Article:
Department of Health appoint Professor Tim Briggs as National Director for Clinical Quality and Efficiency

21st October 2015
Department of Health

The appointment is part of Lord Carter’s review into how savings can be made by the NHS, which aims to help local NHS chief executives make their hospitals safer and more efficient at the same time.

The Department of Health have announced that for the first time all NHS hospital activity has been reviewed together and categorised by clinical speciality. The results show huge variations in clinical costs, infection rates, readmission rates, litigation payments and device and procedure selection. The review has highlighted the huge opportunity for hospitals to tackle these variations.

“Hospitals can save around £5 billion by reducing variation in care and improving the way they care for patients.” Lord Carter

137 NHS acute hospital trusts (non-specialist) in England have received detailed plans that show how and where they can improve patient care and become more efficient. The £5 billion worth of savings has been broken down by speciality. The top 12 specialties are:

Specialty Potential saving (£ million)
General medicine 381
Obstetrics and gynaecology 362
Trauma and orthopaedics 286
Pathology 256
Cancer services 255
Emergency medicine 254
General surgery 234
Community nursing 217
High cost drugs 213
Paediatrics 209
Intensive and critical care 209
Cardiology 184

Lord Carter said:

“Our best hospitals offer patients an excellent service and they are up there with the very best in the world and we want to make sure all NHS hospitals meet these high standards of care. The route to better care is to empower NHS leaders, so giving them the data and support they need means they can improve how they care for patients make savings which can be reinvested in frontline care. Patients will be the real winners.”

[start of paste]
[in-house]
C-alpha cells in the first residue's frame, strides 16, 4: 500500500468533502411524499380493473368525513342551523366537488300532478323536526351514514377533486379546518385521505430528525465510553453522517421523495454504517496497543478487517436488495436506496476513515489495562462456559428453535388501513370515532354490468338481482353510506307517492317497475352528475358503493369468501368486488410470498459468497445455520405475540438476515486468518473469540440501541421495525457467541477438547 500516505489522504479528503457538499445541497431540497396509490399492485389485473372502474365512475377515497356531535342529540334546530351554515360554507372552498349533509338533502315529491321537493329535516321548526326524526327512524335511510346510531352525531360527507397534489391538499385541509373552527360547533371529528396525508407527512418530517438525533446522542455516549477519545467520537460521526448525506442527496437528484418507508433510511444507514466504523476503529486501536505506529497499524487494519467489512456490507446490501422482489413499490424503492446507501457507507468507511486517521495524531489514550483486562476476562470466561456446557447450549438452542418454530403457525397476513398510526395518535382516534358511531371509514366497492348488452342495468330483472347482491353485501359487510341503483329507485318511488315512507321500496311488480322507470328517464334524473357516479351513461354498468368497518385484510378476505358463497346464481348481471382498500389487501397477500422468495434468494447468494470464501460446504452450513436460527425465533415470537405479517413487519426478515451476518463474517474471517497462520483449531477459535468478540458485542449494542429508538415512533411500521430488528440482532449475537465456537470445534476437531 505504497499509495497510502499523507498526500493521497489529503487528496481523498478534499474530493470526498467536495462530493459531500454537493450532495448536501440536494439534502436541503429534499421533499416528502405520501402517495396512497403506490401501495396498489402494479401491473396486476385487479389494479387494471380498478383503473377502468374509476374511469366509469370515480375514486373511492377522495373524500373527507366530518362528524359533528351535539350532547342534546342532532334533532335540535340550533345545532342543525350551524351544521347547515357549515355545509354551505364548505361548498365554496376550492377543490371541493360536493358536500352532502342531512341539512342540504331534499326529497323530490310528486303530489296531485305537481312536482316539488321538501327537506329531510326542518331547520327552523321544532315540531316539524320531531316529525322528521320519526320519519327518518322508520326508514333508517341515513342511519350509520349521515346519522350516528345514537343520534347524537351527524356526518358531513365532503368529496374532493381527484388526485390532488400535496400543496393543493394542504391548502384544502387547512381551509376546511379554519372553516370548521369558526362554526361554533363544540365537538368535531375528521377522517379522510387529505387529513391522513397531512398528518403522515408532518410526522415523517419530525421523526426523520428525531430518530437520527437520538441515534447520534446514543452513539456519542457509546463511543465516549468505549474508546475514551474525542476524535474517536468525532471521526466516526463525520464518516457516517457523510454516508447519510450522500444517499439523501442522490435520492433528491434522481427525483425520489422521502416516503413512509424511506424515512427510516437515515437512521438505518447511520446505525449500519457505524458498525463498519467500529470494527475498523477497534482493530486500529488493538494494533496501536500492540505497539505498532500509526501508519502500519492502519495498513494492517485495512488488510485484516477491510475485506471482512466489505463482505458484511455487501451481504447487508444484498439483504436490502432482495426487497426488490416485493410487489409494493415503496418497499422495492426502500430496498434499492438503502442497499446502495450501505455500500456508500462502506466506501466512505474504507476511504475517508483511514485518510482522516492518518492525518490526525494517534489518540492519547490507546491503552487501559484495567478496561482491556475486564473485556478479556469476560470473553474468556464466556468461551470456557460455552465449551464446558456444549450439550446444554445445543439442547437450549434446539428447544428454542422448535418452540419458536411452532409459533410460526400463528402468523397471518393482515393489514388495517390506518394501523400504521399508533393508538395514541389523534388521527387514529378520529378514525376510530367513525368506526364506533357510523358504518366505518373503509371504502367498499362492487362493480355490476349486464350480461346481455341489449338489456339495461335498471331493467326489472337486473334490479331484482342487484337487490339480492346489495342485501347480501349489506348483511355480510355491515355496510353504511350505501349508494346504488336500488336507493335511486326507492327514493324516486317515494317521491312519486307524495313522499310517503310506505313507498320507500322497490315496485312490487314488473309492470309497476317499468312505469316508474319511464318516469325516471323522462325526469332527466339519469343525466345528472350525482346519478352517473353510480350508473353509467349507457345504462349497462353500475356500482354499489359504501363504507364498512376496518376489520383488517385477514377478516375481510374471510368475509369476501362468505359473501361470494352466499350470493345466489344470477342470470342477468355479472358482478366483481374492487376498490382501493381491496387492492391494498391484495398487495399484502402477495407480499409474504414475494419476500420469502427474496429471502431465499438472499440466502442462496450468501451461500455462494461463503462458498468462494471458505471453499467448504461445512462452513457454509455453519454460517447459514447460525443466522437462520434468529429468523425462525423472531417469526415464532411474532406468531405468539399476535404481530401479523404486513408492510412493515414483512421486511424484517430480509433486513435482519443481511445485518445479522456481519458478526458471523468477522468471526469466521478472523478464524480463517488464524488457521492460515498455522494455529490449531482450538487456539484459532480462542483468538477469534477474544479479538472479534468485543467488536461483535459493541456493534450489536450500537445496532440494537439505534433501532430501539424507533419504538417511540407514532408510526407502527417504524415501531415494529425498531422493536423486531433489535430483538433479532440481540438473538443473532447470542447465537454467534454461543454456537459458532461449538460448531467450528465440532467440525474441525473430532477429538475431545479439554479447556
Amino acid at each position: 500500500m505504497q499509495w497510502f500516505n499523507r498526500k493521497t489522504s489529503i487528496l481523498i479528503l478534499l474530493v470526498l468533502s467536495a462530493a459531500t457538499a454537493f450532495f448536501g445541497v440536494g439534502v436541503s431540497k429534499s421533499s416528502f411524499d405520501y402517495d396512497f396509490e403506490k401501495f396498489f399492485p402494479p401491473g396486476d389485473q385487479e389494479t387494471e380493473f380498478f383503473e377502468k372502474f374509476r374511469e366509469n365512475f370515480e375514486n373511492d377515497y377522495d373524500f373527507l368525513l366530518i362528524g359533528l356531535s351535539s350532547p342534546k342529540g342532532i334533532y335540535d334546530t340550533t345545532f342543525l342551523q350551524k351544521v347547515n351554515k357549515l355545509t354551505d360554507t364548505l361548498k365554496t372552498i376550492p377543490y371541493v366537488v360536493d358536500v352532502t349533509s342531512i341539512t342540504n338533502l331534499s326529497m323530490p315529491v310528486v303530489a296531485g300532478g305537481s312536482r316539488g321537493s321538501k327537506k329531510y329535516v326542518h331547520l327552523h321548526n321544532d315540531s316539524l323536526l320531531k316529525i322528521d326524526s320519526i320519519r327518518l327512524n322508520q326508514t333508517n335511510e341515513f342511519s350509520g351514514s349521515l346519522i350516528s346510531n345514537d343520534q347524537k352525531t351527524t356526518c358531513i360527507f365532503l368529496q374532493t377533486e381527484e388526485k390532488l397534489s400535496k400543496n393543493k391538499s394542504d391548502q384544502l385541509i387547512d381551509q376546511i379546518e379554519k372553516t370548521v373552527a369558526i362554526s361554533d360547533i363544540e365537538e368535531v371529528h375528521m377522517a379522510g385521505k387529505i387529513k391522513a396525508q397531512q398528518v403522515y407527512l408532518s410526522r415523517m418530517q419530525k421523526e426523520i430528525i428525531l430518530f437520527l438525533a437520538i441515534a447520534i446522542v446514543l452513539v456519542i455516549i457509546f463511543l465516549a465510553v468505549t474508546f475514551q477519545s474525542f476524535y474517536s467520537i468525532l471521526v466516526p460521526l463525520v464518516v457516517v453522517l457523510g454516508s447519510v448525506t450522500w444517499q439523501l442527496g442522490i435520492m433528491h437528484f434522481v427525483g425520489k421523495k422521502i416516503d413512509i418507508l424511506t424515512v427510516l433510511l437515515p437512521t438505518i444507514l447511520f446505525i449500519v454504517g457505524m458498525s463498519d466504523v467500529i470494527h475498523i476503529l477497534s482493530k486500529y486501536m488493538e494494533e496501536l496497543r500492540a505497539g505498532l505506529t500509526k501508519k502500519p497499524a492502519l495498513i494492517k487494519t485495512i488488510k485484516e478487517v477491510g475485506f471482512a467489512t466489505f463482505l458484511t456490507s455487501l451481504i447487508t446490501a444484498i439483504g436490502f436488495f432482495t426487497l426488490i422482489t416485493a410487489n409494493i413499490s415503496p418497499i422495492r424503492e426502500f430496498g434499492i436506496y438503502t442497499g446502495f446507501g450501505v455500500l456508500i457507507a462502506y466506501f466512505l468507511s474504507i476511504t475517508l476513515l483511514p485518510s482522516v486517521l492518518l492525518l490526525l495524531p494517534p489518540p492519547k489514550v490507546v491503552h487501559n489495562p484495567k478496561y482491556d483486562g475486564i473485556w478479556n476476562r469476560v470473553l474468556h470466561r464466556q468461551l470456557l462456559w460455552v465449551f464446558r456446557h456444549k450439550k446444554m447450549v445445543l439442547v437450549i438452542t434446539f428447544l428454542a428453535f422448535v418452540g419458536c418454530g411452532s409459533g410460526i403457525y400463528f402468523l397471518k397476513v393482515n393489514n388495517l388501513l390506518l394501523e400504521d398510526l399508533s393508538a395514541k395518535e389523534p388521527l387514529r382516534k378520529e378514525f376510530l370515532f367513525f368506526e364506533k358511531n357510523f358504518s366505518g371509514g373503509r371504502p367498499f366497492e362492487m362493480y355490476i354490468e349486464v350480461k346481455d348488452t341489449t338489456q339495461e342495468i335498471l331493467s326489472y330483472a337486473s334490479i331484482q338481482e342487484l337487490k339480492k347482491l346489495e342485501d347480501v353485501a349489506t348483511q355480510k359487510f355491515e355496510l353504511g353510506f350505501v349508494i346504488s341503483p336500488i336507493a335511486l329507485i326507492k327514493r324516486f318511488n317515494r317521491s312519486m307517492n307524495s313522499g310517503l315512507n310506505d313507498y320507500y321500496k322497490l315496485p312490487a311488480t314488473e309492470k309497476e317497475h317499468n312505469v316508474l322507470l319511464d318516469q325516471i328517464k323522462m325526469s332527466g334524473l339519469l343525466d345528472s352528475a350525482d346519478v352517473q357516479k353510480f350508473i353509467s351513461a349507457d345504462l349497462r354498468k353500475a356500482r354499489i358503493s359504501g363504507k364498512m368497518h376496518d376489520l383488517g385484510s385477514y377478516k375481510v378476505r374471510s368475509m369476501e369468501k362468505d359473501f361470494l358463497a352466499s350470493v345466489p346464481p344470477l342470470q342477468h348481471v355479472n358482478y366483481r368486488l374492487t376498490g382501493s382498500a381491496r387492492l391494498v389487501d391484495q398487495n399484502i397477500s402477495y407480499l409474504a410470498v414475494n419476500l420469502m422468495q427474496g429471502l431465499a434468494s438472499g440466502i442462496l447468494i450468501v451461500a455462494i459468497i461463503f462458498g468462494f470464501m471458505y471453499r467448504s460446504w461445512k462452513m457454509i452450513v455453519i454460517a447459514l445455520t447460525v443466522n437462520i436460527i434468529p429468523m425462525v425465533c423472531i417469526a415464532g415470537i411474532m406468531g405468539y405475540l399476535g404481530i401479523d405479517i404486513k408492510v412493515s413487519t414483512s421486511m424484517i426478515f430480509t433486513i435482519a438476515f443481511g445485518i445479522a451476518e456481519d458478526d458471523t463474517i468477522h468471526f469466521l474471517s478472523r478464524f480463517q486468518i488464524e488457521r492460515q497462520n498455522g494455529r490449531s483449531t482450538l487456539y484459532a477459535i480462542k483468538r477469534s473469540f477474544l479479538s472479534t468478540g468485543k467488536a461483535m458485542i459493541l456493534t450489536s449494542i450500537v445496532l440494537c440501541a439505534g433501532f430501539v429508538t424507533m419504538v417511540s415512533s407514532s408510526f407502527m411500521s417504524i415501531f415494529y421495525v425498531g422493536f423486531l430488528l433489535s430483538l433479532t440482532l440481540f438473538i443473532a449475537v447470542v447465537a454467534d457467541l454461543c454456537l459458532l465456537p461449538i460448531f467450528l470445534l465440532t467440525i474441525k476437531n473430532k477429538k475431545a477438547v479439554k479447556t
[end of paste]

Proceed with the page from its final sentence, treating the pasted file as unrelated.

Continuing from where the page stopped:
Professor Tim Briggs, National Director for Clinical Quality and Efficiency said:

“During my 33 years in the NHS, 24 as a consultant, I have seen some outstanding practice, however whilst delivering a national review of elective orthopaedics, as the President of the British Orthopaedic Association, I visited 211 hospitals across the NHS and found some areas of unwanted variation in practice, leading to unsatisfactory outcomes.  In light of the financial austerity the NHS faces, we have a duty to make sure that we reduce unwanted variation and complications, in order that our resources can provide patients with the high quality care they require.  I have now been tasked with implementing the solutions to drive up quality in orthopaedics, and lead the same methodology and approach across a further ten specialities in my capacity as The National Director of Clinical Quality and Efficiency.  The clinicians and Royal Colleges have been very supportive of this approach.”

Health Secretary Jeremy Hunt said:

“I want to make the NHS the safest healthcare system in the world, providing excellent care every day of the week, powered by a culture of learning and continuous improvement. We’re giving the service £10 billion extra during this Parliament, and it is vital to use that money to secure the best outcomes. So I’m grateful to Lord Carter, his team and those trusts that have worked to identify ways in which hospitals can become more efficient precisely by doing the right thing by patients.”

Please see the full press statement from the Department of Health here.